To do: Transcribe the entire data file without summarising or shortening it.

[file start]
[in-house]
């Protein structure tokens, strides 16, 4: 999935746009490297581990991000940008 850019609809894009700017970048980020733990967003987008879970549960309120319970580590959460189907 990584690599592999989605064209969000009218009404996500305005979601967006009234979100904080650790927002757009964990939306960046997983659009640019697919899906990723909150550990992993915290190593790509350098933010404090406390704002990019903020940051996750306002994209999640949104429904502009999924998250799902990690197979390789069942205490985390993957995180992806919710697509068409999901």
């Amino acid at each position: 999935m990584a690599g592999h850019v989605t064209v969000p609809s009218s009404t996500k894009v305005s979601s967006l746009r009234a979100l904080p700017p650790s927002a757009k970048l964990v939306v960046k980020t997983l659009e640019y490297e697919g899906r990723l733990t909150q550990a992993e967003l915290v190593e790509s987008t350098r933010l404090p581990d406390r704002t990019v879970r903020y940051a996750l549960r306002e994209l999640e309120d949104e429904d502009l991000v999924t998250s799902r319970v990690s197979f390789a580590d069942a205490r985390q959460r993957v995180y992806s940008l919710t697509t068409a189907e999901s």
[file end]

[in-house]
């Protein structure tokens, strides 16, 4: 999935746009490297581990991000940008 850019609809894009700017970048980020733990967003987008879970549960309120319970580590959460189907 990584690599592999989605064209969000009218009404996500305005979601967006009234979100904080650790927002757009964990939306960046997983659009640019697919899906990723909150550990992993915290190593790509350098933010404090406390704002990019903020940051996750306002994209999640949104429904502009999924998250799902990690197979390789069942205490985390993957995180992806919710697509068409999901």
């Amino acid at each position: 999935m990584a690599g592999h850019v989605t064209v969000p609809s009218s009404t996500k894009v305005s979601s967006l746009r009234a979100l904080p700017p650790s927002a757009k970048l964990v939306v960046k980020t997983l659009e640019y490297e697919g899906r990723l733990t909150q550990a992993e967003l915290v190593e790509s987008t350098r933010l404090p581990d406390r704002t990019v879970r903020y940051a996750l549960r306002e994209l999640e309120d949104e429904d502009l991000v999924t998250s799902r319970v990690s197979f390789a580590d069942a205490r985390q959460r993957v995180y992806s940008l919710t697509t068409a189907e999901s």